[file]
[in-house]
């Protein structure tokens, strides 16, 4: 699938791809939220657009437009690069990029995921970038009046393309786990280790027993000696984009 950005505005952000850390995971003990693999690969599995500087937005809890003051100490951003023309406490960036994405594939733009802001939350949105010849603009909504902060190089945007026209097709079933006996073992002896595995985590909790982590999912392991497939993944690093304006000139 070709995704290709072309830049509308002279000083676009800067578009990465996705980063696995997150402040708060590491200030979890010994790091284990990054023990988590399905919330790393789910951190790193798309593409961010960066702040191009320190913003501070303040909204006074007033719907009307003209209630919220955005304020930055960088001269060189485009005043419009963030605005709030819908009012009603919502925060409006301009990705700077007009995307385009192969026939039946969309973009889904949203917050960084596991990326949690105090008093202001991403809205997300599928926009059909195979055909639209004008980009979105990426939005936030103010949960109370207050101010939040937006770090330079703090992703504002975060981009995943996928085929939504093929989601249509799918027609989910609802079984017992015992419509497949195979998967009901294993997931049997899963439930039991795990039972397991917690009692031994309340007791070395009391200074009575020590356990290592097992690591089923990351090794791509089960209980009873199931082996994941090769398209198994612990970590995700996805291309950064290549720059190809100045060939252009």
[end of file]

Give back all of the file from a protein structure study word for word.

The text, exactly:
[in-house]
């Protein structure tokens, strides 16, 4: 699938791809939220657009437009690069990029995921970038009046393309786990280790027993000696984009 950005505005952000850390995971003990693999690969599995500087937005809890003051100490951003023309406490960036994405594939733009802001939350949105010849603009909504902060190089945007026209097709079933006996073992002896595995985590909790982590999912392991497939993944690093304006000139 070709995704290709072309830049509308002279000083676009800067578009990465996705980063696995997150402040708060590491200030979890010994790091284990990054023990988590399905919330790393789910951190790193798309593409961010960066702040191009320190913003501070303040909204006074007033719907009307003209209630919220955005304020930055960088001269060189485009005043419009963030605005709030819908009012009603919502925060409006301009990705700077007009995307385009192969026939039946969309973009889904949203917050960084596991990326949690105090008093202001991403809205997300599928926009059909195979055909639209004008980009979105990426939005936030103010949960109370207050101010939040937006770090330079703090992703504002975060981009995943996928085929939504093929989601249509799918027609989910609802079984017992015992419509497949195979998967009901294993997931049997899963439930039991795990039972397991917690009692031994309340007791070395009391200074009575020590356990290592097992690591089923990351090794791509089960209980009873199931082996994941090769398209198994612990970590995700996805291309950064290549720059190809100045060939252009």